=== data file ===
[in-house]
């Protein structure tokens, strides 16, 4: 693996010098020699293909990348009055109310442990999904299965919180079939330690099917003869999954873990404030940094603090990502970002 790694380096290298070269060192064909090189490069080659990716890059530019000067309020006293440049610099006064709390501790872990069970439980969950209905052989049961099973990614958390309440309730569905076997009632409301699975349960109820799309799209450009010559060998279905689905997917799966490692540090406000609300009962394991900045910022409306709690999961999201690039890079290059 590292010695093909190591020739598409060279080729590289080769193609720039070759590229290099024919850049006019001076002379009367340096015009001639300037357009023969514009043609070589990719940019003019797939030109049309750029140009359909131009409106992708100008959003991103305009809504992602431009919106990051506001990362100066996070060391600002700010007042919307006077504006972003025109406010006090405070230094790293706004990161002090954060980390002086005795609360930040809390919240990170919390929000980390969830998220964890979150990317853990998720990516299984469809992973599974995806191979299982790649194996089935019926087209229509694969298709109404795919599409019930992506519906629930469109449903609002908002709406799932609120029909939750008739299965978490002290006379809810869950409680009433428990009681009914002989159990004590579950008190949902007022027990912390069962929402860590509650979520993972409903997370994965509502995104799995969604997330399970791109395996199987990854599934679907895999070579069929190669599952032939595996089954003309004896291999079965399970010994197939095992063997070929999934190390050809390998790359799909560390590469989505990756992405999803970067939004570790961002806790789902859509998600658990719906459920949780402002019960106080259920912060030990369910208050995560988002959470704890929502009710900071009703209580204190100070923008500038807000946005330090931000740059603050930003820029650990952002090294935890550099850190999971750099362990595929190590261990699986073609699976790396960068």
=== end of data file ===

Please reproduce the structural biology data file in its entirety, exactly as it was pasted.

[in-house]
């Protein structure tokens, strides 16, 4: 693996010098020699293909990348009055109310442990999904299965919180079939330690099917003869999954873990404030940094603090990502970002 790694380096290298070269060192064909090189490069080659990716890059530019000067309020006293440049610099006064709390501790872990069970439980969950209905052989049961099973990614958390309440309730569905076997009632409301699975349960109820799309799209450009010559060998279905689905997917799966490692540090406000609300009962394991900045910022409306709690999961999201690039890079290059 590292010695093909190591020739598409060279080729590289080769193609720039070759590229290099024919850049006019001076002379009367340096015009001639300037357009023969514009043609070589990719940019003019797939030109049309750029140009359909131009409106992708100008959003991103305009809504992602431009919106990051506001990362100066996070060391600002700010007042919307006077504006972003025109406010006090405070230094790293706004990161002090954060980390002086005795609360930040809390919240990170919390929000980390969830998220964890979150990317853990998720990516299984469809992973599974995806191979299982790649194996089935019926087209229509694969298709109404795919599409019930992506519906629930469109449903609002908002709406799932609120029909939750008739299965978490002290006379809810869950409680009433428990009681009914002989159990004590579950008190949902007022027990912390069962929402860590509650979520993972409903997370994965509502995104799995969604997330399970791109395996199987990854599934679907895999070579069929190669599952032939595996089954003309004896291999079965399970010994197939095992063997070929999934190390050809390998790359799909560390590469989505990756992405999803970067939004570790961002806790789902859509998600658990719906459920949780402002019960106080259920912060030990369910208050995560988002959470704890929502009710900071009703209580204190100070923008500038807000946005330090931000740059603050930003820029650990952002090294935890550099850190999971750099362990595929190590261990699986073609699976790396960068």